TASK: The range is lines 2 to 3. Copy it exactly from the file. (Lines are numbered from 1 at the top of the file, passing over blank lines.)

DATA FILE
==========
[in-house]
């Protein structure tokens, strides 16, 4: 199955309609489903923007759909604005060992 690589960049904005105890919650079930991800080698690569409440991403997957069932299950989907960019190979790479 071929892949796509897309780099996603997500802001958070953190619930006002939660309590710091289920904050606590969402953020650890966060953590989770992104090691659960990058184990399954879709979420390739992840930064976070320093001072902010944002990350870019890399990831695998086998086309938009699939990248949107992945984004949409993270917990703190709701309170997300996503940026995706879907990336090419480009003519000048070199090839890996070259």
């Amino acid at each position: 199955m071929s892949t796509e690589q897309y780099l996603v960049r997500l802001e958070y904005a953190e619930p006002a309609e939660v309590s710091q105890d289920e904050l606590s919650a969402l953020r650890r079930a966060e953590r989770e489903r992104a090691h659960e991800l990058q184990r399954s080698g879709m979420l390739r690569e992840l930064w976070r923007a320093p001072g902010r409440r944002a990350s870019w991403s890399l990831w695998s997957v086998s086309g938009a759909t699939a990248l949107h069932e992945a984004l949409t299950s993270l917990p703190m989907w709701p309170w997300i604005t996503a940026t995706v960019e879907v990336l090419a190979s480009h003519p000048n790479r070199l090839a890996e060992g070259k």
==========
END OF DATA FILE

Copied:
């Protein structure tokens, strides 16, 4: 199955309609489903923007759909604005060992 690589960049904005105890919650079930991800080698690569409440991403997957069932299950989907960019190979790479 071929892949796509897309780099996603997500802001958070953190619930006002939660309590710091289920904050606590969402953020650890966060953590989770992104090691659960990058184990399954879709979420390739992840930064976070320093001072902010944002990350870019890399990831695998086998086309938009699939990248949107992945984004949409993270917990703190709701309170997300996503940026995706879907990336090419480009003519000048070199090839890996070259």
């Amino acid at each position: 199955m071929s892949t796509e690589q897309y780099l996603v960049r997500l802001e958070y904005a953190e619930p006002a309609e939660v309590s710091q105890d289920e904050l606590s919650a969402l953020r650890r079930a966060e953590r989770e489903r992104a090691h659960e991800l990058q184990r399954s080698g879709m979420l390739r690569e992840l930064w976070r923007a320093p001072g902010r409440r944002a990350s870019w991403s890399l990831w695998s997957v086998s086309g938009a759909t699939a990248l949107h069932e992945a984004l949409t299950s993270l917990p703190m989907w709701p309170w997300i604005t996503a940026t995706v960019e879907v990336l090419a190979s480009h003519p000048n790479r070199l090839a890996e060992g070259k």